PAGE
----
THE STORMING BOHEMIAN PUNKS THE MUSE: take your passion over the top (edwardian ball)
When I was in the 8th grade, I developed an overwhelming interest in Shakespeare’s “Hamlet.” I was obsessed. I read the play over and over again, listened to recordings, viewed films, attended stage productions, read critical studies. At the school I attended, I was required to complete a year-long research project to include a presentation. I chose “Hamlet” for my subject.
I not only wrote a paper, but created a stage set and costumes, crafted a model, argued for a particular interpretation and acting style and then demonstrated the ideas in a performance of the soliloquies.
In short, like many of us creative types, I was a pretty weird kid.
This kind of impassioned involvement with a work of art or favorite subject is typical of so-called “gifted children” (as if there were “ungifted children”), but is too rarely carried into adulthood.
Some of us, of course, will approach particular art projects—a series of paintings, a novel, a play—with similar passion. But rarely will we engage someone else’s work in this way. We often forget the thrill of being an engaged spectator or crazed fan. Not all of us, of course—fandom is alive and well—but many of us skirt its edges with a slight feeling of embarrassment. That’s a damned shame.
I would suggest that all of us might benefit from an occasional foray into fandom and fantasy: a Star Trek or Star Wars Convention, perhaps a Renaissance Faire or any event sponsored by the Society for Creative Anachronism. We all should remember how to play.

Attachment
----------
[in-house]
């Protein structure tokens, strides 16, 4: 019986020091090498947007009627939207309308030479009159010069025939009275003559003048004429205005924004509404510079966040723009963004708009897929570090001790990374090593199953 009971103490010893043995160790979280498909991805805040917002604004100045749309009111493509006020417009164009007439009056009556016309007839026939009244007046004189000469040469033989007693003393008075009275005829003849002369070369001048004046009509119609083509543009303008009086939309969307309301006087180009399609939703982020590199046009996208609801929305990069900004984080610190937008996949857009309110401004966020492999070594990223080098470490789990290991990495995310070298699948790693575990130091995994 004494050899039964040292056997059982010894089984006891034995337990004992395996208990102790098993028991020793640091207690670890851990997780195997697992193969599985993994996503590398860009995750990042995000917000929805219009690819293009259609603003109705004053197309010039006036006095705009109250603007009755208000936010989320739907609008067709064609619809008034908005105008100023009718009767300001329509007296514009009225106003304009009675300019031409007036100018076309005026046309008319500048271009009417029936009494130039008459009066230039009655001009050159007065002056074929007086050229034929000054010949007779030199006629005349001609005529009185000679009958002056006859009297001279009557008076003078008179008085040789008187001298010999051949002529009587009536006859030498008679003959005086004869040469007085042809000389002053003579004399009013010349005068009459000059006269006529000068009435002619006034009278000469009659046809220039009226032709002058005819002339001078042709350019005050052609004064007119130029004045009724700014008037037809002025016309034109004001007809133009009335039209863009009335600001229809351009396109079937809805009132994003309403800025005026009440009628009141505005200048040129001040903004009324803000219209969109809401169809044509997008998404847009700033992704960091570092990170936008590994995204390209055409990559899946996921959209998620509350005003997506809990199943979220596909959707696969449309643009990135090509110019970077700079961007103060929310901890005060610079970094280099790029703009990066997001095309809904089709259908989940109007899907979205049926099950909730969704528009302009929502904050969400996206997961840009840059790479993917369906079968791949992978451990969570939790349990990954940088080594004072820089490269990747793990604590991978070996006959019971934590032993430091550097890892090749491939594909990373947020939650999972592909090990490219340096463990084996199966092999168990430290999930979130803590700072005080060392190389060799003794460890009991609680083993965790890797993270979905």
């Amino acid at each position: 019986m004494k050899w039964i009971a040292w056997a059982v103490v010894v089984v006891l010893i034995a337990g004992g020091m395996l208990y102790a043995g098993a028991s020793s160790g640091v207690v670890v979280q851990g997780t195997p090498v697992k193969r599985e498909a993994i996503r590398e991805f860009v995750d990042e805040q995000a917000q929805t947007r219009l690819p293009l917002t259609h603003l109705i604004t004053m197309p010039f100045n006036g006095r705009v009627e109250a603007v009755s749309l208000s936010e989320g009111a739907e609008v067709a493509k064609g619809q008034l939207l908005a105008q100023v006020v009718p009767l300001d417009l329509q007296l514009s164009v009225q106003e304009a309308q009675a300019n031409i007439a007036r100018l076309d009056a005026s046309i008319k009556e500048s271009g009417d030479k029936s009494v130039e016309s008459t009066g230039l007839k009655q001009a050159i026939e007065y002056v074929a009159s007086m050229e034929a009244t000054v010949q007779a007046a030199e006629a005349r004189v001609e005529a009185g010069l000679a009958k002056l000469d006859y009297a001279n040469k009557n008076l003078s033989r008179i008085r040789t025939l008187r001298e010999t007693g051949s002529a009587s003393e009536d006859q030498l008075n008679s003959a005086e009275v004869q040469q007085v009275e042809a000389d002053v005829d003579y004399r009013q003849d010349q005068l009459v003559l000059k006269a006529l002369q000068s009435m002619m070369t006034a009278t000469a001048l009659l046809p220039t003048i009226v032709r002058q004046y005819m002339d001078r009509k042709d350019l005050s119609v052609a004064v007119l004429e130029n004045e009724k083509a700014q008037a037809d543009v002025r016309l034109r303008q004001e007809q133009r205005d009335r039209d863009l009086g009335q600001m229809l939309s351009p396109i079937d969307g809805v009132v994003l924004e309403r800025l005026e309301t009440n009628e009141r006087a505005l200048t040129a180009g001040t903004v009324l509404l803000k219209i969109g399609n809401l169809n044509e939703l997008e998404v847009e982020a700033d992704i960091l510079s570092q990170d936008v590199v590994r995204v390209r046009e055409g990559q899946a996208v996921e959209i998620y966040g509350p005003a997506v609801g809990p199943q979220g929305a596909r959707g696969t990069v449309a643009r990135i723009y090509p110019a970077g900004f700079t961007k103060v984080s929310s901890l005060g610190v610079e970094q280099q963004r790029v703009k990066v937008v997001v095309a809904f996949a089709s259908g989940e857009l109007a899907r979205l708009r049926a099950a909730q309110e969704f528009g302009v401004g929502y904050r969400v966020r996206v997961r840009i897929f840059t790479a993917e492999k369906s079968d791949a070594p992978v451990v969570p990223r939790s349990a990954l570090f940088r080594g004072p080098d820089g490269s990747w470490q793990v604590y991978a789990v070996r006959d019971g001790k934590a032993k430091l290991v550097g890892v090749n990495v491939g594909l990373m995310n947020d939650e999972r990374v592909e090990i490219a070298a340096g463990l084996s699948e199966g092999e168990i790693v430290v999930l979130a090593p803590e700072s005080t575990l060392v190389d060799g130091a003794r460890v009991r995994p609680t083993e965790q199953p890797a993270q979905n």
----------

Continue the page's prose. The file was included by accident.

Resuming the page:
Which leads me to this week’s suggestion. If you can, do consider attending The Edwardian Ball. It is the passionate creation of a group of artists enamored with the work of Edward Gorey. Talk about over the top!
A few years ago, musical group Rosin Coven decided to present a musical, theatrical interpretation of an Edward Gorey short story. In the years since, they have collaborated with circus performers of the Vau de Vire Society to create an event quite unlike any other.
It is a costume ball, a world’s fair, a circus, a party and a cornucopia of inventive celebration for one particular artist. It is the polar opposite of angst-ridden artistic indulgence.
We can all do with some of that.
For more information on the Edwardian Ball, check out this video:
– Charles Kruger
The Storming Bohemian